The Problem with Disney's Live-Action Mulan

In the recent few years, the Hollywood entertainment industry has seen overloads of success with films featuring Asian representation. The list includes, and is not limited to, Crazy Rich Asians (2018), Parasite (2019) and The Farewell (2019). Earlier this year, the release of Disney's live-action adaption, Mulan, was met with controversy from all sides. Although Asians have been celebrating Hollywood's increasing representation of the community, Mulan felt like a step backwards.

One of my favourite Disney films to watch as a child was the 1998 animation Mulan. With almost all the other Disney female protagonists being mainly princesses, I knew blond hair and blue eyes did not look like me but looked like a lot of my classmates from school. Mulan, as an empowering Chinese heroine, meant a big deal to me growing up. No matter how big of a deal it was to me and millions of other little girls around the world, Asians were, and still are, significantly underrepresented in the entertainment industry.

The release of Mulan was particularly meaningful for Asians this year following the onslaught of racist and xenophobic confrontations amid the coronavirus pandemic. Hate crimes and discrimination rates increased substantially, and we needed something that celebrated our cultural roots. Yet there is a problem. The film was tone-deaf on numerous levels, and it's upsetting to be even celebrating the fact that we got an actual Chinese cast – which should have been the first and most obvious criteria for a film celebrating a traditional Chinese legend. Following Disney's announcement to create Mulan as a live-action film, a petition arose pressuring Disney to #MakeMulanRight and it gained over 110,000 signatures to cast an actual Chinese actress for the titular role. Rightfully so, since previously, directors have been known to be ignorant with casting. As an example, do we remember when Emma Stone was cast for a role meant for a woman with a father of half-Chinese and half-Native Hawaiian descent? Or when Scarlett Johansson played a role in a Hollywood adaptation of a manga series made entirely up of Japanese characters? Oh, and we can’t forget when Matt Damon was cast in a movie set in 11th century China. Hollywood’s whitewashing at its finest.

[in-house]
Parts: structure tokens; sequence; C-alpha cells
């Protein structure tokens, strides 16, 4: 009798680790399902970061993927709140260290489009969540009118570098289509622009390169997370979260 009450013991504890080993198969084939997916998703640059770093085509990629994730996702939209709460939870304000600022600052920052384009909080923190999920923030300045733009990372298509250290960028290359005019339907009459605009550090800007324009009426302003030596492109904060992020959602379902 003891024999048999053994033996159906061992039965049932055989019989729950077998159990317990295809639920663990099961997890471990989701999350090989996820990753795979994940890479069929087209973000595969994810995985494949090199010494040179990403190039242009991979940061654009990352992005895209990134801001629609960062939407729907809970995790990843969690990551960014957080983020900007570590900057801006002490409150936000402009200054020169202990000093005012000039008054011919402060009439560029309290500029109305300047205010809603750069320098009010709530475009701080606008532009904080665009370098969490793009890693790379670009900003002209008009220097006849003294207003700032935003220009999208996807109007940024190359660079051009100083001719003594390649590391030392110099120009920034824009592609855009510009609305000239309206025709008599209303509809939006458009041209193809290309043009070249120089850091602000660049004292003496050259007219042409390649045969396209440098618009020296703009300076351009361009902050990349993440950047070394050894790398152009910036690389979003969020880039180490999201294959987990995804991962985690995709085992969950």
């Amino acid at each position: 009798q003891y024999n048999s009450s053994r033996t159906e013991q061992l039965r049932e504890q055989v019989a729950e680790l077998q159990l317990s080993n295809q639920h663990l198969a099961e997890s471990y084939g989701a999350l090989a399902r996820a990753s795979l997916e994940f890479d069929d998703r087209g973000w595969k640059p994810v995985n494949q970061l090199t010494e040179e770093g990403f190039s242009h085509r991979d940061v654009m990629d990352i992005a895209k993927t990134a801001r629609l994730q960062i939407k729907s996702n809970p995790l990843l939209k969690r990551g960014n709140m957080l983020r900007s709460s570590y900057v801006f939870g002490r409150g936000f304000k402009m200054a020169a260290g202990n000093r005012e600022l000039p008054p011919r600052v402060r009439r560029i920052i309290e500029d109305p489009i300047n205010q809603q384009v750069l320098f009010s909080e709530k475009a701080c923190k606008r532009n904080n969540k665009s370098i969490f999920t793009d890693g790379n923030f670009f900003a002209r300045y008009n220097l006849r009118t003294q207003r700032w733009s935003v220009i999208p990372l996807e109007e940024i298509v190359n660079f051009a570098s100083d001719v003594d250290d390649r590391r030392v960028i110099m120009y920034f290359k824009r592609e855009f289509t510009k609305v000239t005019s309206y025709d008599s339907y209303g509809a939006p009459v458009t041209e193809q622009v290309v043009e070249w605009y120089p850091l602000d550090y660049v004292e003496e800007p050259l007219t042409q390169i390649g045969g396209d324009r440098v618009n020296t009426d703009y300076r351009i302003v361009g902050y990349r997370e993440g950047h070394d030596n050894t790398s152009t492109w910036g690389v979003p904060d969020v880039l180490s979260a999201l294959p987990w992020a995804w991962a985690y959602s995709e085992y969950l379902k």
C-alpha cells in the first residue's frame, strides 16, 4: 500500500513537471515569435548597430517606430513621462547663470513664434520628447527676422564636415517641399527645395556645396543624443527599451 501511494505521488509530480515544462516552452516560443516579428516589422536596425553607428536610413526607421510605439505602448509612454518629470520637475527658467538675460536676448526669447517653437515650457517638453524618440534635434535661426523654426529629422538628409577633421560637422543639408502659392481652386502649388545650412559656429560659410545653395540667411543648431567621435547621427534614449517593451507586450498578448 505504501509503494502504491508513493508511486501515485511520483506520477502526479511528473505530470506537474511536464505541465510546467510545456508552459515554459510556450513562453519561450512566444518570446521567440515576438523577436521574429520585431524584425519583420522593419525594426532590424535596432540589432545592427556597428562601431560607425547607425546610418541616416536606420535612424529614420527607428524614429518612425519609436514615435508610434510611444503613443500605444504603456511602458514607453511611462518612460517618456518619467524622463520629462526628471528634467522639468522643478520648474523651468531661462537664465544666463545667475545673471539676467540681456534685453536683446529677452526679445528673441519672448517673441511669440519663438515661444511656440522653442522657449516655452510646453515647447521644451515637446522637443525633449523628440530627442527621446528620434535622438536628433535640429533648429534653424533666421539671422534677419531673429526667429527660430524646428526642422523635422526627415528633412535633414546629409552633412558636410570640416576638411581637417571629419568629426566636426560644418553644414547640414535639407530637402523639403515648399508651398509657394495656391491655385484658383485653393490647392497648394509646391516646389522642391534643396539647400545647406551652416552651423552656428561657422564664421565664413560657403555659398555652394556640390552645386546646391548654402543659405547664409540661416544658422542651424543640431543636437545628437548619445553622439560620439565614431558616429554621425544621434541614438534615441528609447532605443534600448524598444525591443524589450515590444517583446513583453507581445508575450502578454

While the cast is entirely Asian, the movie's directors, screenwriters and costume designers were not. How can you retell a legendary tale originating from Chinese culture through a non-Chinese or even non-Asian lens? In a time when Asians are trying hard to reclaim their identity when others have decided to use us as a scapegoat for the pandemic, Mulan does not do much to fight for the cause. Although the production was relatively successful in North America, it was a disaster at the China box office. Sure, some claimed it was due to bad timing with students in China heading back to school and amid a pandemic, but in reality, it's more likely that the movie failed because it wasn't a Chinese movie. It’s a Chinese movie written for a Westernized audience. Not only is it unrealistic, but there are many historical and cultural inaccuracies as well.

Unfortunately, there’s more. The Chinese lead actress, Liu Yifei, publicly stated that she supported the Chinese government and police during the Hong Kong protests. Social media flooded with graphic photos and videos capturing the police brutality that was occurring against the pro-democracy protestors. Soon after, the hashtag #BoycottMulan began trending with no short of controversy surrounding it. It’s ironic to know the lead actress supports the police brutality in Hong Kong while being the face representing the iconic heroine who stands up against injustice. 

Shortly following the release of the film, #BoycottMulan would return once again regarding a different controversy. It came to light Mulan was filmed partly in Xinjiang, China, the region where mass internment camps are located and detaining over a million Uyghur Muslims and other minorities. Viewers noticed Disney thanked multiple government organizations in the film credits, including some accused of spreading propaganda. The Chinese government previously defined these camps as "vocational training" and "re-education" camps that exist to "improve security."

It’s an understatement to say I am disappointed with this film. It’s also unfortunate that I feel obligated to celebrate a Hollywood production featuring more than one Asian actor no matter how messy it is.

While everyone is entitled to watch the film and have their own opinions, here is mine. It's one thing to mishandle the diversity behind the scenes of a production, but it's another to condone blatant human rights violations, which, by the way, according to the U.N.'s definition, is a genocide.

Educate yourselves and be aware of the media you consume.


Additional sources for further reading:

Anti-Asian hate crimes

Hong Kong protests

Uyghur Muslims camps